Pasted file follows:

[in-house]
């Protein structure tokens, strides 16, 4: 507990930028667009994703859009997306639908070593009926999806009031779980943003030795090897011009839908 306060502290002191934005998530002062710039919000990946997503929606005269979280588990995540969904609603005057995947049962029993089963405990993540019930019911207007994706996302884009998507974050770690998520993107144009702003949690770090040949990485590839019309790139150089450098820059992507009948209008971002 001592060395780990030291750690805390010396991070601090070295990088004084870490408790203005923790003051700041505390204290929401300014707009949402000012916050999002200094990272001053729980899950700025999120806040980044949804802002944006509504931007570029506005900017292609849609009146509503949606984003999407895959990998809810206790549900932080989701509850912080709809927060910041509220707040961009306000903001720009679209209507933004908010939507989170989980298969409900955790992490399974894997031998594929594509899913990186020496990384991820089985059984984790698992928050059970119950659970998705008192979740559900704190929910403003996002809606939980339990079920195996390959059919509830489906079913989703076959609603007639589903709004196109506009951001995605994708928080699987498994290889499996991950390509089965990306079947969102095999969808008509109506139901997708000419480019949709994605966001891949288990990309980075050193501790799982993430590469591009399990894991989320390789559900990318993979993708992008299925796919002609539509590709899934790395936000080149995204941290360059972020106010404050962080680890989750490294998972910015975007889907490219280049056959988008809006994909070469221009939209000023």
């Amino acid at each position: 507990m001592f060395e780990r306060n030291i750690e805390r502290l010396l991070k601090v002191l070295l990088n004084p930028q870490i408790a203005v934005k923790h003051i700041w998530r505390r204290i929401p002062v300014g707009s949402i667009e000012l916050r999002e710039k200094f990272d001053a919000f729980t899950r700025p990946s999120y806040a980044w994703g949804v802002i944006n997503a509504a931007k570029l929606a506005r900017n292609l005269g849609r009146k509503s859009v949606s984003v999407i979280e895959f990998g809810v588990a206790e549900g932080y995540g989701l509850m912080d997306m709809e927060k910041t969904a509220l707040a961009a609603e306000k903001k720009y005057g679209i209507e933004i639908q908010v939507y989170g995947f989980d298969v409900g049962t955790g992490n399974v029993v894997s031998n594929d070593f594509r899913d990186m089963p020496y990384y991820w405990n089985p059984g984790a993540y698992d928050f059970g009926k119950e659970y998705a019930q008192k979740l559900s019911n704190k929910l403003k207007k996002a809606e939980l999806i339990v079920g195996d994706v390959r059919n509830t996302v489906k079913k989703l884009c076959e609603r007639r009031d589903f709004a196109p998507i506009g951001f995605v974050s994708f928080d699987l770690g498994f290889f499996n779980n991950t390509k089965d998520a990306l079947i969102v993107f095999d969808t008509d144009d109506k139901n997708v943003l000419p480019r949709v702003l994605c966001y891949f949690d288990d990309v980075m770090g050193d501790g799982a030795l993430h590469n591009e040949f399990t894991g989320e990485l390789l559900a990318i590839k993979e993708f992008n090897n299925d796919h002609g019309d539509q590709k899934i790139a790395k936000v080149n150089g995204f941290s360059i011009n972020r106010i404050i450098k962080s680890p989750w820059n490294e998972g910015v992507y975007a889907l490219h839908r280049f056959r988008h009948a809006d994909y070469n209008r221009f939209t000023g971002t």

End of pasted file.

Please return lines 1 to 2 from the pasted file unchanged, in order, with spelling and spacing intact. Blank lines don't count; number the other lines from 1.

[in-house]
């Protein structure tokens, strides 16, 4: 507990930028667009994703859009997306639908070593009926999806009031779980943003030795090897011009839908 306060502290002191934005998530002062710039919000990946997503929606005269979280588990995540969904609603005057995947049962029993089963405990993540019930019911207007994706996302884009998507974050770690998520993107144009702003949690770090040949990485590839019309790139150089450098820059992507009948209008971002 001592060395780990030291750690805390010396991070601090070295990088004084870490408790203005923790003051700041505390204290929401300014707009949402000012916050999002200094990272001053729980899950700025999120806040980044949804802002944006509504931007570029506005900017292609849609009146509503949606984003999407895959990998809810206790549900932080989701509850912080709809927060910041509220707040961009306000903001720009679209209507933004908010939507989170989980298969409900955790992490399974894997031998594929594509899913990186020496990384991820089985059984984790698992928050059970119950659970998705008192979740559900704190929910403003996002809606939980339990079920195996390959059919509830489906079913989703076959609603007639589903709004196109506009951001995605994708928080699987498994290889499996991950390509089965990306079947969102095999969808008509109506139901997708000419480019949709994605966001891949288990990309980075050193501790799982993430590469591009399990894991989320390789559900990318993979993708992008299925796919002609539509590709899934790395936000080149995204941290360059972020106010404050962080680890989750490294998972910015975007889907490219280049056959988008809006994909070469221009939209000023």